“The reports of my death have been greatly exaggerated.” – Mark Twain
Adobe’s Flash technology has a deep and important legacy in the digital world, having helped brands and agencies innovate for well over a decade by bringing new kinds of web experiences to life. When it was first released by Macromedia (now part of Adobe) in the late 90s, it was a browser plugin designed to display graphics and animations that were not yet possible for web browsers to do on their own. It gained popularity quickly with web audiences as well as with the design and animation community because of the richness and expressiveness of the content that could be created and delivered with it. Over the next several years, Flash continued to push the web forward by layering in audio and video features and enabling hardware-accelerated 2D and 3D content. Read >MORE
I was a gymnast in my youth and while I didn’t have a realistic shot at the Olympics, I was competitive in my day, so each Olympic quadrennial I look forward to the world turning its attention to lesser-known sports. Granted, gymnastics doesn’t suffer in the near-complete obscurity that sports like fencing, Greco-Roman wrestling, and synchronized swimming do (for example). However, when it comes to media attention, and perhaps more importantly, sponsorships, the Olympics is the Big Kahuna of opportunities for athletes in nearly any Olympic sport to have their “one moment in time.” I like the idea that I’ll get to see someone other than a football, basketball or baseball player on my Wheaties box. [...] Read >MORE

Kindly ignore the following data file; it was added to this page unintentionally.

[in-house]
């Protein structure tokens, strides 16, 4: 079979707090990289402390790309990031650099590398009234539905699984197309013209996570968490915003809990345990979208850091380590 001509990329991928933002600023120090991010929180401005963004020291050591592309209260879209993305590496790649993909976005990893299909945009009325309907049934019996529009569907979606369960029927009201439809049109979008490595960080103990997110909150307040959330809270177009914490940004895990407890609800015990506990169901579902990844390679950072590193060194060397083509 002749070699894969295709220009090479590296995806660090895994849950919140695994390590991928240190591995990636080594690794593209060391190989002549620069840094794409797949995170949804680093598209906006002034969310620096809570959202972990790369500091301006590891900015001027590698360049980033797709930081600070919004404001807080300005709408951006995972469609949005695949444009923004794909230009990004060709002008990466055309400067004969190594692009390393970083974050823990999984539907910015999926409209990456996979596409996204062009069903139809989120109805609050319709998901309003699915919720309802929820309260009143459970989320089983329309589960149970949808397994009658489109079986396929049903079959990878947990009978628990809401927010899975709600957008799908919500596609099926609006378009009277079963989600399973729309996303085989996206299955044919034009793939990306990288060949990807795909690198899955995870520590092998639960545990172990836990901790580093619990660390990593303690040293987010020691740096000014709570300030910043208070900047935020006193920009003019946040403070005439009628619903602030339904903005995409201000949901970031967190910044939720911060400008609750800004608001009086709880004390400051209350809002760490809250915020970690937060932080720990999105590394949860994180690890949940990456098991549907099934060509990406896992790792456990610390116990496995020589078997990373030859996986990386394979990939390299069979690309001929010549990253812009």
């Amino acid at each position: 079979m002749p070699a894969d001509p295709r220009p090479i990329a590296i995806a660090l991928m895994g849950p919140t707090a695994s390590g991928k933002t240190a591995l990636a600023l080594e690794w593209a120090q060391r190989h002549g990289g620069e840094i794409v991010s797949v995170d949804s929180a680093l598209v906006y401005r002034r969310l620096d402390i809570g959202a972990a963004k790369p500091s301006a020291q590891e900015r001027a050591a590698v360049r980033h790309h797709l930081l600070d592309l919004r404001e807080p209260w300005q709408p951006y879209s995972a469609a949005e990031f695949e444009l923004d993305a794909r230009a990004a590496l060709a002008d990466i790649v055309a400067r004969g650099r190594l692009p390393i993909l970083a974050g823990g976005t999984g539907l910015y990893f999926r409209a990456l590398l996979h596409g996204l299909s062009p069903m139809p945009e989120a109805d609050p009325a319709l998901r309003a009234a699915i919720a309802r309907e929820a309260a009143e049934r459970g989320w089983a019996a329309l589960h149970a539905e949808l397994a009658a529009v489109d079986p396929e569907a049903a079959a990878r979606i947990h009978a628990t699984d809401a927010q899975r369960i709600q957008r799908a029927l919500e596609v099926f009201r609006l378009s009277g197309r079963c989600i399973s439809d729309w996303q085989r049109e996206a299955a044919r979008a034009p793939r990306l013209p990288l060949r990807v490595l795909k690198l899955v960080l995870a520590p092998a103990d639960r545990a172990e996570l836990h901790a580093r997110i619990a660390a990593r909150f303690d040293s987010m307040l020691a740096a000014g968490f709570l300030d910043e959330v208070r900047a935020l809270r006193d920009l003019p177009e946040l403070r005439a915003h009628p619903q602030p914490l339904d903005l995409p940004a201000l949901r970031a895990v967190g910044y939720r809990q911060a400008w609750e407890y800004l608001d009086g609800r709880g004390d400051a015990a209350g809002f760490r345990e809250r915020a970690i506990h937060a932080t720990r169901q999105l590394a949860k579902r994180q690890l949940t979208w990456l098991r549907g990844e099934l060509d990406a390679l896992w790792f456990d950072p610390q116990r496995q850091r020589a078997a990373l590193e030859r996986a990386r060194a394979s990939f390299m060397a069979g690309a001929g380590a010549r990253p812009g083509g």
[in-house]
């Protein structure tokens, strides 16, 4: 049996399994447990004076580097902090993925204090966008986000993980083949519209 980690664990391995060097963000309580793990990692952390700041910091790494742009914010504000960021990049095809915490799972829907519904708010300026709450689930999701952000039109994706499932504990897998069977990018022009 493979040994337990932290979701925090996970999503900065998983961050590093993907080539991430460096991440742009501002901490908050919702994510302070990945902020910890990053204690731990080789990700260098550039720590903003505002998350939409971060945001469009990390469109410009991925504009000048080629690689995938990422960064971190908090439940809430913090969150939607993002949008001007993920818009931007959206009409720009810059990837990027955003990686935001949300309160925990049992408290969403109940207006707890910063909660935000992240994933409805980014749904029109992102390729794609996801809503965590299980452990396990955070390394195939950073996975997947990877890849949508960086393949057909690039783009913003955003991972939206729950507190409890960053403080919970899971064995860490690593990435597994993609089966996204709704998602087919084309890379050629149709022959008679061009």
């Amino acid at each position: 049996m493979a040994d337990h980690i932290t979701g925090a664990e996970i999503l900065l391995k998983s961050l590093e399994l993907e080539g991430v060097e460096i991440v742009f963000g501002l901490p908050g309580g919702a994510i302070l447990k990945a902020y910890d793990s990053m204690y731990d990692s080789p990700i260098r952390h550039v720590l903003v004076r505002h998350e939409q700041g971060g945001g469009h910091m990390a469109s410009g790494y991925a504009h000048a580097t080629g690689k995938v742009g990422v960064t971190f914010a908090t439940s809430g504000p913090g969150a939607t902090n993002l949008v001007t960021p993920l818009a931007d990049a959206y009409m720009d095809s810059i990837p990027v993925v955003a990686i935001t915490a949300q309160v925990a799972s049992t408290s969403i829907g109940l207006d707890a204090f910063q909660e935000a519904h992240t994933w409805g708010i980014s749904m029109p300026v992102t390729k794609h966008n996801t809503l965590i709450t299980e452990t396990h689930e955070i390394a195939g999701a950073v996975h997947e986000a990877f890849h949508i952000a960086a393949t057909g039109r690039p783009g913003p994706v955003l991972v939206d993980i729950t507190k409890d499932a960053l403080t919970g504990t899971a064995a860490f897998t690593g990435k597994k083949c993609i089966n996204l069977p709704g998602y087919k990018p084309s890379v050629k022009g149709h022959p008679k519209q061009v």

The London 2012 Olympics have been dubbed the most social to date, with organizers encouraging athletes, fans, and sponsors to actively use social media, and it has taken forms I’m sure they never imagined. The committee planned an unprecedented social media campaign before and during the Olympics, and while the restrictions for brands (and athletes) was long, it has not deterred participation or engagement.
The Olympics came out of the gates strong, with 9.66 million tweets posted during the opening ceremony. The next day, heavy social media usage disrupted the men’s cycling event when spectators mass-checked-in to Foursquare. [...] Read >MORE
User-generated content (UGC) and search engine optimization (SEO) are a match made in heaven. SEO is done by marketers and can fall prey to same language issues that caused the site to perform poorly in organic search in the first place. But UGC is created by customers and uses the real-world language that other customers and searchers are likely to use.
“Why, is that our new ‘Zip-front Sweatshirt-Black-With Hood?’” asks the marketer.
“No,” replies the puzzled customer. “It’s a “black hoodie.’”
So while the marketer busily optimizes for the product name, the customer logs on to write a review about the great new “hoodie” he just bought. [...] Read >MORE